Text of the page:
Furniture, Objects and Imagery from Gallery Utopie

Chairs by François Arnal for Atelier A.

Here’s some fantastic imagery that I picked up thanks to Gallery Utopie (or Utopia in English) who sells and showcases different art/design pieces, the chairs in-particular seem to be quite a focal point. What I like about these guys is that they’ve got an individual taste and it definitely sets their gallery/shop apart from anyone else’s, plus a lot of these objects I’ve never even seen before. Which is pretty rare for me considering I spend half my life floating around the web, sad I know.

Gallery Utopie is actually based in Paris and although they don’t have a storefront, the website acts as this, you can access the stock through appointment and can enter their office to view the items if you like. They’re looking to represent the mood of an era, in-particular three decades of prolific creation, the 60’s, 70’s, 80’s. Slightly strange that they’ve picked such a broad array of dates, lets be honest there’s quite a lot of stuff you can pick over 30 years. But what they’ve done is focus on design that sticks to their taste and ideology which makes it work overall, otherwise I think it would fall apart and wouldn’t make sense.

Recently one thing that I’ve been enjoying is this architectural and grid like forms in chairs, I think I’ve mentioned a few times before about the children’s chairs. But I always think these classic shapes like the one shown above are quite inviting on the eye. In some ways they look a bit off kilter and don’t look that structurally sound to sit on but they’re almost pieces of art that look architecturally brilliant and quite fascinating. Another aspect I’m looking into as a designer is the playful side of the work, the stuff that’s full of character and has that quirky nature about it. This falls back to the kid’s design again, in the middle of this post we have a shot of a piece called Balancelle by Guy Bouchet crated in 1970, I thought it was great how this see saw worked and functioned. So simple and it takes away all unnecessary elements that we usually see in the playground such as metal bars etc.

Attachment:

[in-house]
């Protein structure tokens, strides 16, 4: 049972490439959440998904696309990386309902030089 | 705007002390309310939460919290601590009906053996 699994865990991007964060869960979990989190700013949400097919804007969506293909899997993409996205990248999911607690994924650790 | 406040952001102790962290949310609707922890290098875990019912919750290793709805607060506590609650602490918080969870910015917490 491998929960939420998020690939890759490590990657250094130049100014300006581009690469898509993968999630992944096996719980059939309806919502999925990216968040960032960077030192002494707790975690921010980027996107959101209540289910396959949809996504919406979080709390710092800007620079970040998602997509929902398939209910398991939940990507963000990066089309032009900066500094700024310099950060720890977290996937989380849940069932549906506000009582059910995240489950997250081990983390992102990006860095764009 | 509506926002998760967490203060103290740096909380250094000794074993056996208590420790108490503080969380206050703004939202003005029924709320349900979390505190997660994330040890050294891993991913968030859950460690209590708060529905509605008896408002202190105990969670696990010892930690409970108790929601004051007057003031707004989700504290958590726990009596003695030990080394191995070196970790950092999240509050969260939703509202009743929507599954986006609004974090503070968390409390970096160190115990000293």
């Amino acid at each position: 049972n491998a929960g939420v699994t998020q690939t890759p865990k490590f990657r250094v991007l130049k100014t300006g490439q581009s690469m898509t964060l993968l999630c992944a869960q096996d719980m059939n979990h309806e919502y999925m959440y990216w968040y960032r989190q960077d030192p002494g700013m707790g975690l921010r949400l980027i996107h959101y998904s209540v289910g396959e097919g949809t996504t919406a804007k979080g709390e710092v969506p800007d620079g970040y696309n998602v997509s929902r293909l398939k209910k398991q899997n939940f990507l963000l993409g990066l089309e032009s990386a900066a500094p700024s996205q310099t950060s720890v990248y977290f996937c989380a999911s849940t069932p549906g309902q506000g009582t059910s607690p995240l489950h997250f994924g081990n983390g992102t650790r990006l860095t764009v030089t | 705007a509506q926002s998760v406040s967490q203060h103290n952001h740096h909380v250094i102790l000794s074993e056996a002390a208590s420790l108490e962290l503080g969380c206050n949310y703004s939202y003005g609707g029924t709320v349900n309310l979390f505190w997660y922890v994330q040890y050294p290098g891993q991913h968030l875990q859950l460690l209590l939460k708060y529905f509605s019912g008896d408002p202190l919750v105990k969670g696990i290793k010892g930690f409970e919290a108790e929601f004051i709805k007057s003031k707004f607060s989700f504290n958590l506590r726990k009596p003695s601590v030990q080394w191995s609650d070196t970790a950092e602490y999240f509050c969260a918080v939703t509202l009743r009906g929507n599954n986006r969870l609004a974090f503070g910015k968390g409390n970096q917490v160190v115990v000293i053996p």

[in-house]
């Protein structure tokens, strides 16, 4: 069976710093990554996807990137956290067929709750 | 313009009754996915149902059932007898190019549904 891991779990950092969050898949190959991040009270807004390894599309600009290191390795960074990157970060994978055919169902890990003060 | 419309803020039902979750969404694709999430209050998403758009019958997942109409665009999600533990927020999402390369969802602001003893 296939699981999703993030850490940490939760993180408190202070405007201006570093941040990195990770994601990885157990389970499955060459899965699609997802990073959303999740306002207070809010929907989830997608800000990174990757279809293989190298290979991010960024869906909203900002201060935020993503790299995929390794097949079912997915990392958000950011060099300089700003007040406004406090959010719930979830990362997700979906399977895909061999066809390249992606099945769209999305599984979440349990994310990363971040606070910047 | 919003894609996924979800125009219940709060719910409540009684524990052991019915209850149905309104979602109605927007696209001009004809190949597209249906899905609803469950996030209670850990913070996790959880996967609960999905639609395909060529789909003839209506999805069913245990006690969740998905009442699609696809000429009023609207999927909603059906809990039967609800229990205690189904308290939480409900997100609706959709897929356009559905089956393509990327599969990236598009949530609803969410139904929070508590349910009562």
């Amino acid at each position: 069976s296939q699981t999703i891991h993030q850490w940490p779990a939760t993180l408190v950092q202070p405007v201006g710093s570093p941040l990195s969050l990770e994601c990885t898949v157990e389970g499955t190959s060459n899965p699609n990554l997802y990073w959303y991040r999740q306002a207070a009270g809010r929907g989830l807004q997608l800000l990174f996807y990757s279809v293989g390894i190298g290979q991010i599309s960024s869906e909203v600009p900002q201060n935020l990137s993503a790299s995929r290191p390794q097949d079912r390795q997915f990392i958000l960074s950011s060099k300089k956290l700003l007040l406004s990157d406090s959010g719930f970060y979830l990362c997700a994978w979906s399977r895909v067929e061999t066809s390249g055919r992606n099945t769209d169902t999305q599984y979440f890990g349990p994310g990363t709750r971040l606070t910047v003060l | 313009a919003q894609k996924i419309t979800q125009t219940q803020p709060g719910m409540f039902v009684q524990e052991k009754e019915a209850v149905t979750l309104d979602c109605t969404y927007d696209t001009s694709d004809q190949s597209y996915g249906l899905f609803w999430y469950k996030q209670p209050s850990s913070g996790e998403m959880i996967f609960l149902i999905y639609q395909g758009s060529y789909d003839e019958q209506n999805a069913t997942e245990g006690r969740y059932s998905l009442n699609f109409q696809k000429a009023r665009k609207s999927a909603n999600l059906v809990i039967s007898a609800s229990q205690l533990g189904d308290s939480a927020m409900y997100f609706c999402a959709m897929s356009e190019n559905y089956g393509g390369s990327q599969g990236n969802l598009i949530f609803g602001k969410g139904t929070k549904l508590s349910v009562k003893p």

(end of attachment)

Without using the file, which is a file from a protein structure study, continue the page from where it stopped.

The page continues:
As you can probably guess this gallery has plenty more objects to view on their website, I’ve just picked out a selection of my favourites, so for more please head that way through the link below. If you’re interested in the background of this gallery I found a great interview with owner Edouard Bernard here.

Standard chair by Jean-Louis Avril, 1967.

Charles Zublena Deck Chair.

François Arnal for Atelier A Armchair.

Desk object by Bruno Munari.

Children’s Chair by François Arnal for Atelier A.

Kid’s Chairs by Jean-Louis Avril.

Balancelle by Guy Bouchet, 1970.

Wimpy chair and ashtray by Roger Tallon.

Ceramic piece by Marie-Madeleine Boucraut.

Jean-Pierre Laporte researches.

Empruntes, ed° Atelier A, 1970.